“Steve Jobs” is the second film written by screenwriter Aaron Sorkin about a tech giant. His first endeavor, “The Social Network,” was never a film I could root for. The stylistic tension between Sorkin’s sparkling dialogue and David Fincher’s stoic direction was interesting, but what always bothered me was the unwaveringly unpleasant portrait of Facebook CEO Mark Zuckerburg.

In “Steve Jobs,” Sorkin treats the title character with much more respect and still manages to show his many complexities. In some ways, this is accomplished with the help of director Danny Boyle’s manic energy.

The film follows a strict three-act framework, centered backstage at three of Jobs’ iconic product launches.

The first act, marked with the 1984 launch of the Apple Macintosh, focuses heavily on Jobs’ (Michael Fassbender) relationship with his ex-girlfriend, Chrisann Brennan (Katherine Waterston) and her claim that he is the father of her daughter, the five-year-old Lisa (Makenzie Moss).

This family situation eats away at Jobs in this stage of his life. He desperately tries to achieve his spectacular dream of personal computing for the masses while Joanna Hoffman (Kate Winslet), Jobs’ chief marketing executive, tries to be the intermediary between his private and public lives. However, she is stunned that the only thing that impresses Jobs about his daughter is how quickly she learns to use the Macintosh.

The second act brings his business relationships into greater focus. After being fired from Apple, he moves to launch the first computer of NeXt, his new company. The computer is a slick black box which features “end-to-end control.” This was a brand-development concept that would work wonders for Apple years later, but was heavily criticized in 1988. He is visited by then-CEO of Apple, John Sculley (Jeff Daniels), who ropes him into a heated debate about the merits of his dismissal from the company.

All three acts, culminating in the release of the iMac in 1998, feature Seth Rogen as Apple co-founder Steve Wozniak. He tirelessly pleads with his old friend to publicly acknowledge the team behind the Apple II—the company’s most successful product up to that point. Finally, when Wozniak sees Jobs’ inflated ego for what it is, the audience is shown a heartbreaking moment pulled off with surprising resonance from Rogen.

Michael Fassbender, despite not looking much like his subject, is perfect as Jobs. His candor, mannerisms, and even style of speech give an impression of Jobs without becoming a caricature. This monumental performance is almost equaled by that of Perla Haney-Jardine, who plays Lisa at age 19. She goes toe-to-toe with her father in a crucial scene towards the end of the film and Haney-Jardine more than holds her own against the experienced Fassbender.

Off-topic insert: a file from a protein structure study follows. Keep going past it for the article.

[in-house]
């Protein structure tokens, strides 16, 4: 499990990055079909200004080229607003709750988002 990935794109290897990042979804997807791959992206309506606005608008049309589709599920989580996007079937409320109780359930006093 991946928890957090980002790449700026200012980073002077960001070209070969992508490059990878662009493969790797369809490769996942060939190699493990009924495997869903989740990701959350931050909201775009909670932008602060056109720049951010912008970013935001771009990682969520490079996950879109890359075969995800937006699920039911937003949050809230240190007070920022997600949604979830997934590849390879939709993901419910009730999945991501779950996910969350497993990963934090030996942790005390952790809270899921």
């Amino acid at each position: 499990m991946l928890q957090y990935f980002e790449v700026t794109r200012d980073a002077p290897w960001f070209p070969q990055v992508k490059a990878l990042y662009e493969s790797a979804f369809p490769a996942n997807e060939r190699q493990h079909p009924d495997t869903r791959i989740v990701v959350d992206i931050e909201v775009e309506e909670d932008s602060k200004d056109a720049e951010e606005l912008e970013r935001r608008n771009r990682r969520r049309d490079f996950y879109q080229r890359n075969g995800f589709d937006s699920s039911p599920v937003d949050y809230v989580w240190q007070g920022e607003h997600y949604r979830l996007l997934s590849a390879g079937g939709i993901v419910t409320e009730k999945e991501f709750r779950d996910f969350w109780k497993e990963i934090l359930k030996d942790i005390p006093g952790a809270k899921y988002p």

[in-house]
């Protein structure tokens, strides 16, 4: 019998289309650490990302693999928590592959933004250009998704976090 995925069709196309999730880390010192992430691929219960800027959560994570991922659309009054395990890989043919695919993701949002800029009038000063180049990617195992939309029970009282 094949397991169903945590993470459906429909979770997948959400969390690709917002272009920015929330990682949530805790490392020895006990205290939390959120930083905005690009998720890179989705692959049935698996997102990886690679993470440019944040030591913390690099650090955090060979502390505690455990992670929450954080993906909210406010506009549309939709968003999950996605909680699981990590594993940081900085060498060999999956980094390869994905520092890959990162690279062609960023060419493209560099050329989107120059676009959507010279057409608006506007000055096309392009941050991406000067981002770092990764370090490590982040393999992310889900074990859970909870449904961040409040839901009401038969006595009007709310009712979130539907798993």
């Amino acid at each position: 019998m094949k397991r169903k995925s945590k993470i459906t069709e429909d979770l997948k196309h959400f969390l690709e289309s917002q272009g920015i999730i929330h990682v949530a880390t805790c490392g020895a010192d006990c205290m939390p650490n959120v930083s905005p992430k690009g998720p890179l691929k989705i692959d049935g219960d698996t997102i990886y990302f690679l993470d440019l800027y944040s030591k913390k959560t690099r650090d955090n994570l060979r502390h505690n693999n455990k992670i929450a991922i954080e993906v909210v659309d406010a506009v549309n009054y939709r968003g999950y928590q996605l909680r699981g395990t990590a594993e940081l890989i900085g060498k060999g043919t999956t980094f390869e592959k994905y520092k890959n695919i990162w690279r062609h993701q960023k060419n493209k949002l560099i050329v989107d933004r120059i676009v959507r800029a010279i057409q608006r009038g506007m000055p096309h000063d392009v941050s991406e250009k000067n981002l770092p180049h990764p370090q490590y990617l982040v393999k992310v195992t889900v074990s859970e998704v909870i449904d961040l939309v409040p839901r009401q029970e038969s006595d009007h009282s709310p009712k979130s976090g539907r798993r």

Boyle’s rapid pacing during argumentative scenes, such as the one between Jobs and Sculley, perfectly accentuates Sorkin’s terrific dialogue without allowing the audience to lose the forest for the trees. Each line builds to the next and it is beautiful to see such harmony between this movie’s writing and directing.

One of the fascinating things about the real-life Jobs was his stubbornness. This character trait is what makes this movie so engaging. The plot’s rigid structure allows for a narrow, more personal focus, but I did miss seeing the key elements of Jobs’ professional life: his partnership with Pixar, the release of the iPod, iPhone, and numerous other revolutionary products brought to market after the year 2000. However, the story on screen is so interesting and well-told that it’s hard to think that the audience misses out on much—at least not from the specific period the film focuses on.

In its quieter moments, the film also takes on a reflective tone. It made me wrestle with the things Jobs wrestled with: how to push for excellence without alienating others, how to balance ideology with real life, and how to treat those whom you see as lesser than you. The movie daringly asks if we, as people, are doing well in these areas of life while using Jobs as a template for contemplation.

This film is not doing very well at the box office, probably because audiences are tired of hearing about Steve Jobs after a slew of documentaries and the mediocre film “Jobs,” starring Ashton Kutcher. But I think it’s worth watching and supporting. It’s a different kind of movie about Jobs and one that will surely inspire a lot of conversation.

“Steve Jobs” = 5/5

“Steve Jobs” is now playing in theaters nationwide.

(Rated R for language)